But even if a party doesn’t make it into parliament, any party that gets more than 0.5 percent of the vote is eligible for matching campaign funding from the government. In 2015, 13 parties hit that threshold. So the German system simultaneously give small parties a voice while also shutting them out, Mr. Lees says: “It makes for boring politics but grown-up policy,” he thinks.
Downballot But Not Out
Dozens of smaller parties are also in the running in Germany's federal election on Sept. 24. Although these factions stand little chance of winning a seat in the Bundestag, political observers say it's the thought that counts.
And yet, new or small parties that speak to voters in the right language about neglected subjects at the right time can leap into the spotlight. The Greens started out as a fringe party in the 1970s, focusing on the environmental issues the SPD largely ignored. After the Green Party garnered enough support to receive federal funding, that directly helped it continue growing to be able to enter the Bundestag in 1983.
The AfD is following the same pattern: After emerging with a populist right-wing stance in 2013, it now is represented in 13 of 16 state legislatures and is almost certainly going to win seats in the Bundestag. “They’re tapping into an area of political controversy or demand that hasn’t been taken care of by the main parties,” Mr. Lees says.
Here are some snapshots of just a few of the other parties that won’t make it into the Bundestag:
The Pirate Party
As established parties were slow to pick up on digital issues in the mid-2000s, the Pirate Party set sail across Europe on a platform of internet freedom and information privacy. Within Germany, the Pirates were represented in a handful of state legislatures for a few years starting in 2009, but now only Julia Reda, their representative in the EU Parliament elected in 2014, remains in office. The party’s decentralized, anarchist roots allowed it to mobilize quickly and engage new voters, but lacking a core message and wanting for leadership, the Pirates have now all but disembarked.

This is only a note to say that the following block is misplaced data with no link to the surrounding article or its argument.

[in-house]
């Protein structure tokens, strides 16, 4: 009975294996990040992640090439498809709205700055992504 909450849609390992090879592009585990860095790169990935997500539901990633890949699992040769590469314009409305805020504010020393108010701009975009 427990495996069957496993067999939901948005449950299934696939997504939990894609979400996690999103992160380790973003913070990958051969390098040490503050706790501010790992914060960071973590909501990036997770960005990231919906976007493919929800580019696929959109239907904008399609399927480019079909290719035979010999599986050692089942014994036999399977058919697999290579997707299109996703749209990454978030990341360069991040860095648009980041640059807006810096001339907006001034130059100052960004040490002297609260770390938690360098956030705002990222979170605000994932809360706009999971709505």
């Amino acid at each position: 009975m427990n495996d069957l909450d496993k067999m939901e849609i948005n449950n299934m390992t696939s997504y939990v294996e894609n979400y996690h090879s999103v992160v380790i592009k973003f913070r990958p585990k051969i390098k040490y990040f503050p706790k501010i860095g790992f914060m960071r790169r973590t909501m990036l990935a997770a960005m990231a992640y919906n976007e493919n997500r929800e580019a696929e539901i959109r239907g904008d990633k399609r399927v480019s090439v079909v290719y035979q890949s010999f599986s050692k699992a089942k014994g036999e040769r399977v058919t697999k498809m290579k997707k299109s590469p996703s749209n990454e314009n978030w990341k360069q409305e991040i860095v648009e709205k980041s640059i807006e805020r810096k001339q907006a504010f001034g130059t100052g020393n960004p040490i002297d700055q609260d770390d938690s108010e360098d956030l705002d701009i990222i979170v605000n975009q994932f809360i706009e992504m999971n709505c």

The National Democratic Party of Germany is the most notorious neo-Nazi party in Germany, but much of its support in recent years has moved to the more palatable AfD. Two attempts to ban the NPD failed – Germany’s high court ruled earlier this year the NPD wasn’t popular enough to pose a threat. “It’s no longer necessary to ban these parties,” Mr. Lees says. “Germany has become more relaxed about political extremes and believes in the resilience of the system.” Although the NPD has never held a seat in the Bundestag, it does have one representative in the EU Parliament, Udo Voigt.
As you probably already guessed from the examples given above, The PARTY had its origins in a satirical magazine, called Titanic. But satirical or not, Die PARTEI won a real seat in the EU Parliament in 2013. Martin Sonneborn and his compatriots have established a platform that is deliberately absurd and often mocks the mainstream parties in subtle or unsubtle ways. Early positions included rebuilding the Berlin Wall and a war of aggression against Liechtenstein.
Grace Dobush is an editor with Handelsblatt Global. To contact the author: firstname.lastname@example.org